President Obama left Air Force One in early March surrounded by Secret Service agents. The Secret Service has fallen under a shadow after 11 of its members reportedly consorted with prostitutes while on a mission in Colombia.
Luke Sharrett, New York Times
Colombian escort: 'They never told me they were with Obama'
- Article by: WILLIAM NEUMAN
- New York Times
- April 18, 2012 - 10:08 PM
A Secret Service agent preparing for President Obama's arrival at an international summit meeting and a single mother from Colombia who makes a living as a high-priced escort faced off in a room at the Hotel Caribe a week ago over how much he owed her for the previous night's intercourse.
"I tell him, 'Baby, my cash money,'" the woman said in her first public comments on a spat that would soon spiral into a full-blown scandal.
The dispute was that he offered $30 for services she thought they had agreed were worth 25 times that, and it set off a tense early morning struggle in the hallway of the posh hotel involving the woman, another prostitute, Colombian police officers arguing on the women's behalf and U.S. federal agents who tried but failed to keep the matter -- which has shaken the reputation of the Secret Service -- from escalating.
Sitting on a couch in her living room wearing a short jean skirt, high-heeled espadrilles and a tight spandex top with a plunging neckline, the woman described how she and a girlfriend were approached by a group of U.S. men at a disco. In an account that tracked with the official version of events coming out of Washington, but could not be independently confirmed, she said the men bought a bottle of Absolut vodka for the table and when that was finished bought a second one.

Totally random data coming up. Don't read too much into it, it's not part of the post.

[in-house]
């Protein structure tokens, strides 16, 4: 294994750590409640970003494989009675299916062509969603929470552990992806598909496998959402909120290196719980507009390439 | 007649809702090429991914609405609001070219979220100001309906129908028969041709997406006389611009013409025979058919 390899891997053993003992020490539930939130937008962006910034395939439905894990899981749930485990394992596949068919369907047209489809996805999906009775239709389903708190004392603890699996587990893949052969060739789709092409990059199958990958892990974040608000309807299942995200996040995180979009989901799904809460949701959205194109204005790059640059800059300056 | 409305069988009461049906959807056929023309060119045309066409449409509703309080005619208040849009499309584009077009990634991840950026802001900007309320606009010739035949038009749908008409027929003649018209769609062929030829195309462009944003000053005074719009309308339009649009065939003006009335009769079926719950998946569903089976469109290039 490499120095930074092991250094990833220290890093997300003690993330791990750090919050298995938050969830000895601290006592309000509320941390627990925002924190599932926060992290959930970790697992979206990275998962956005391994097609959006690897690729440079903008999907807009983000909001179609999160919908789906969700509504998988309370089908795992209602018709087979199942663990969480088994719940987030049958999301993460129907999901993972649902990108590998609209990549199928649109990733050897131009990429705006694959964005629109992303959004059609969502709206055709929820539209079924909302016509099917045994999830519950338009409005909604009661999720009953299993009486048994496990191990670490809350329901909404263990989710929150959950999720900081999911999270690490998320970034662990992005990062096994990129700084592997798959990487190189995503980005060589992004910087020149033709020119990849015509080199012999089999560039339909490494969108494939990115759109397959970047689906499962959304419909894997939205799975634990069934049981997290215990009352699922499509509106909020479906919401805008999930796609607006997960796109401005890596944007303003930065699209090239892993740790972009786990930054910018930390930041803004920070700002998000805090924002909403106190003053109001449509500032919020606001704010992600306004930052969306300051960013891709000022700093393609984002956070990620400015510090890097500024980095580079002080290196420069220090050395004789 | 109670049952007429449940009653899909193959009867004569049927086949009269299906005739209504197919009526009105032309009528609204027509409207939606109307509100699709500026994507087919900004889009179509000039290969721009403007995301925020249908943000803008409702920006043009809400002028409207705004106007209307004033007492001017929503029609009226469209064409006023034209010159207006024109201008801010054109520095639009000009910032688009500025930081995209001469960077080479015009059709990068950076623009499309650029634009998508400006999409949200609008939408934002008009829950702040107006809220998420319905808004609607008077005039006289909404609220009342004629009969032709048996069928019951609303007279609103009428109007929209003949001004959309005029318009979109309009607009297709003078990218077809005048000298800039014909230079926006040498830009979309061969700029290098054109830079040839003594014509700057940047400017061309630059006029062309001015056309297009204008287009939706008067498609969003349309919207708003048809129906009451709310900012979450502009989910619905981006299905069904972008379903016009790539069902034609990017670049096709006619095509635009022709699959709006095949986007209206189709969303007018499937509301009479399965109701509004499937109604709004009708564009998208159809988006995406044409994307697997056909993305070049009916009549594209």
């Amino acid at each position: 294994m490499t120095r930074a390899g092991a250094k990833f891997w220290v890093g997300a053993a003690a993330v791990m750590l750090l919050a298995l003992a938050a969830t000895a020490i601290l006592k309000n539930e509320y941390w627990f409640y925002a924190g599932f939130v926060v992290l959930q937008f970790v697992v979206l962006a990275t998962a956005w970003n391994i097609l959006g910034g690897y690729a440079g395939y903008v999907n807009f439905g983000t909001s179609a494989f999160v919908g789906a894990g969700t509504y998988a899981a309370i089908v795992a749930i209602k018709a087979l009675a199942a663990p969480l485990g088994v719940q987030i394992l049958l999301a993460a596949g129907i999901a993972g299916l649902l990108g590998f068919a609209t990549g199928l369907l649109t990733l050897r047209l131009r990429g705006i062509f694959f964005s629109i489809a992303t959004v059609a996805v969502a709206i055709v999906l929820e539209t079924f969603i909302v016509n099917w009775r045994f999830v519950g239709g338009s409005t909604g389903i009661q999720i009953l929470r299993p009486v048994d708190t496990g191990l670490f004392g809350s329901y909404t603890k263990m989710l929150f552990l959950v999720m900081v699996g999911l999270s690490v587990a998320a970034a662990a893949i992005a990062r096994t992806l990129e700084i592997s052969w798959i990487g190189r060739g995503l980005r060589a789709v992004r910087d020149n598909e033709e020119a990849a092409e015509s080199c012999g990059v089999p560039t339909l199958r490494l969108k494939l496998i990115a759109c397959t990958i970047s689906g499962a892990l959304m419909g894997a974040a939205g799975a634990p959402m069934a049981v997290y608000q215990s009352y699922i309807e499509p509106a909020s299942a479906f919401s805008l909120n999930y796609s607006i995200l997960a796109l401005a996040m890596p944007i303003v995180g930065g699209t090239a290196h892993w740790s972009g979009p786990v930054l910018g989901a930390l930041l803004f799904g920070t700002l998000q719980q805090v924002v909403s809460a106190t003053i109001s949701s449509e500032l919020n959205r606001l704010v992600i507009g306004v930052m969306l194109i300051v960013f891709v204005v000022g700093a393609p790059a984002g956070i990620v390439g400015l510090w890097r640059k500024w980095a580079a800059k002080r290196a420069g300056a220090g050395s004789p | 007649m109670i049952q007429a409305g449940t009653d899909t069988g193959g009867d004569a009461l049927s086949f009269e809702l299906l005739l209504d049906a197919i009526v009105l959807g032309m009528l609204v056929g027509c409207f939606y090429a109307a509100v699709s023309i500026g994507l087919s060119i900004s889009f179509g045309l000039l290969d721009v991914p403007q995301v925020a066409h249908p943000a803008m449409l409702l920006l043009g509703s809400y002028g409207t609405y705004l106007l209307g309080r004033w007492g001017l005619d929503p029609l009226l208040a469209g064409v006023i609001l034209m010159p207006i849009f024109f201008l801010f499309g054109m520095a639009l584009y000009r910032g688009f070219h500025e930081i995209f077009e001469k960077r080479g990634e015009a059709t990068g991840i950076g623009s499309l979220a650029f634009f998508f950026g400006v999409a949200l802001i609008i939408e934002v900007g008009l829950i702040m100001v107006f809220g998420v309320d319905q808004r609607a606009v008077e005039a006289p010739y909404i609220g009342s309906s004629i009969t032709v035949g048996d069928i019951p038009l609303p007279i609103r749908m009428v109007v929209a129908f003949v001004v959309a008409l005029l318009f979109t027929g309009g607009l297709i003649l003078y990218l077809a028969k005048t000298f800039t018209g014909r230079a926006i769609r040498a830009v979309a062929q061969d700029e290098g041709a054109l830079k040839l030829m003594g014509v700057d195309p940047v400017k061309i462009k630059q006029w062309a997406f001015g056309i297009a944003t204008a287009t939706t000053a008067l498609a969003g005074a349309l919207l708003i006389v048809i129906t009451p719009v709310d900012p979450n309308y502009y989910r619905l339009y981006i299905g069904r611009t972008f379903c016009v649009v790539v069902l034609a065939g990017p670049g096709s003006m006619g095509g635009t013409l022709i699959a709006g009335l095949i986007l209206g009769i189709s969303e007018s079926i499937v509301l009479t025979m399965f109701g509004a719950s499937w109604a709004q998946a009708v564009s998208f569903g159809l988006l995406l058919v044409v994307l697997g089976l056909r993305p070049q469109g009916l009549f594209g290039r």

"They never told me they were with Obama," she said. "They were very discreet."
Dispute over payment
A taxi driver who picked up the woman at the Hotel Caribe the morning of the encounter said he heard her and another woman recount the dispute over payment. When approached by the New York Times, the woman was reluctant to speak about what had occurred. As she nervously told her story, a friend gave details that seemed to corroborate her account.
There was a language gap between the 24-year-old woman, who declined to give her full name, and the U.S. man who sat beside her all night and eventually invited her back to his room. She agreed, stopped on the way to buy condoms but told him he would have to give her a gift. He asked how much. Not knowing he worked for Obama but figuring he was a well-heeled foreigner, she said, she told him $800. The price alone, she said, indicates that she is an escort, not a prostitute.
By 6:30 the next morning, after being awakened by a phone call from the hotel front desk reminding her that, under the hotel's rules for prostitutes, she had to leave, whatever deal the two had agreed on had broken down. She recalled that the man told her he had been drunk when they discussed the price. He countered with an offer of 50,000 pesos, or about $30.
Disgusted with such a low offer, she pressed the matter. He became angry, ordered her out of the room and called her an expletive, she said. She said she was crying at that point and went across the hall, where another escort had spent the night with a second U.S. man from the same group. Both women began trying to get the money.
They knocked on the door but got no response. She threatened to call the police, but the man's friend begged her not to, saying they did not want trouble. Finally, she said, she left to go home but came across a policeman who was stationed in the hallway and called in an English-speaking colleague.
He accompanied her back to the room, and the dispute escalated. Two other Americans from the club emerged from their rooms and stood guard in front of their friend's locked door. The two Colombian officers tried to argue the woman's case. A hotel security officer arrived. Eventually, the woman lowered her demand to $250, which she said was the amount she has to pay the man who helps find her customers. Eager to resolve the matter fast, the U.S. men eventually gave her a combination of dollars and local currency worth about $225, and she left.
It was only days later that she learned that the man had been a Secret Service agent.
The woman veered between anger and fear as she told of her misadventure. "This is something really big," she said. "This is the government of the United States. I have nervous attacks. I cry all the time."
As for cooperating with the U.S. investigators who are seeking to interview as many as 21 different women who they believe may have spent the night with U.S. security officers before Obama's arrival, the woman said she was not interested in that. She said she was planning to leave Cartagena soon.
The Secret Service declined to comment on the woman's account.
© 2013 Star Tribune